That the film Joker, the new Tod Phillips origin story of Batman’s most deranged arch villain, would incite violence in the streets of the real Gotham City and beyond proved to be much ado about nothing. There were armed guards with machine guns outside Alice Tully Hall at the New York Film Festival screening, but after weeks of playing around the country there have not been any serious acts of violence perpetrated as a result of watching this film. That, in and of itself, speaks volumes about this movie.
In 1971, Stanley Kubrick’s film A Clockwork Orange was banned in many countries as a preventative measure, fearing hordes of disaffected teenagers would go on bloody rampages mimicking the ultra-violence depicted in the film. But just for the record, let me state right now that Joker is no Orange. Kubrick’s film, based on Anthony Burgess’s novel, is a frightening analysis of an out of control youth under an ineffective government in a UK steeped in a dystopia nightmare. Joker is simply about raising to a pedestal a psychopath, and wallowing in the random violence he commits.
Joaquin Phoenix has been receiving praise for his performance, a character that brought posthumous Oscar honor to Heath Ledger, and which served as a campy vehicle for Cesar Romero in the 1960s Batman TV series. As a result of an uneven script by the director and Scott Silver, Joaquin Phoenix is allowed to be all over the place. Sure, you can’t take your eyes off him, but that’s because you don’t know what he’s going to pull next. This unexpected, mercurial approach to a troubled character worked really well for the actor in the film The Master, but again that was a tight controlled film where Phoenix could shine. Here he attempts a similar approach, and oftentimes his talent gets him over the hump, despite the material he is forced to work with. It yields an inconsistent performance where he can be tender when speaking to his mom, frightening when he looks into a mirror and whips his mouth into a deranged smile, and inexplicably campy when he is dancing on steps in the South Bronx, or when he is invited to a late night talk show whose host, ably played by Robert De Niro, is a veiled caricature of Johnny Carson.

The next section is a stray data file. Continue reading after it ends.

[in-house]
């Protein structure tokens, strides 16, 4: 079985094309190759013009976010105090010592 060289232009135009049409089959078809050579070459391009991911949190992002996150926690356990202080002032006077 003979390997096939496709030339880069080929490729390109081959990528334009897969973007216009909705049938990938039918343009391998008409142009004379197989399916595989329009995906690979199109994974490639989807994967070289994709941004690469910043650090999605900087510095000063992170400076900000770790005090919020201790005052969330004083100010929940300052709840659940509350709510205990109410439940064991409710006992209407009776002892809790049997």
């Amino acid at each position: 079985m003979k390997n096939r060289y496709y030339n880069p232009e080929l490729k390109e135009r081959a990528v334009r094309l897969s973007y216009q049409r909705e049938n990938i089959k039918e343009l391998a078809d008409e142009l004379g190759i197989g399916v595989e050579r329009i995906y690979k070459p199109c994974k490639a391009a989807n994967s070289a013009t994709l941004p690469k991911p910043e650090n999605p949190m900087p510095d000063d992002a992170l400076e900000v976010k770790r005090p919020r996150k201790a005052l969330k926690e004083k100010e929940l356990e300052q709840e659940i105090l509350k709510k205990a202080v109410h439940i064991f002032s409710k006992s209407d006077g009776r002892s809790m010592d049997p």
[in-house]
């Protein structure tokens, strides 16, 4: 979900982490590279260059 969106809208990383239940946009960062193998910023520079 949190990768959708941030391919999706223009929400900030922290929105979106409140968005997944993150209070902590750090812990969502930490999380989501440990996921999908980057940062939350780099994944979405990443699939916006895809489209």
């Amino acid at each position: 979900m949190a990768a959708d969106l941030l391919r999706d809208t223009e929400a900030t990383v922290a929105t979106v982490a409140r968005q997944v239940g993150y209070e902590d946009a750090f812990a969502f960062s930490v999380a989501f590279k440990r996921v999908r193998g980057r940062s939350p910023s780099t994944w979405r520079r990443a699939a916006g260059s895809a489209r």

I suppose the film works best as a recreation of 1970’s New York, but even here, it ends up being merely a Hollywood version of what New York was like in that decade. In other words, in the film the graffiti and the garbage in the streets is more abundant than it ever was in reality. For a real look at the Big Apple during that decade, shot on the very same mean streets, look to The French Connection and Taxi Driver, for starters, two films that Joker shamelessly tries to mimic. In its depiction of rioting crowds loose on the streets the film attempts to offer an allegory for our time of political discontent, and that it does real well. However, I wonder how many members of the audience will be thinking allegorically when presented with this gritty, violent material.-->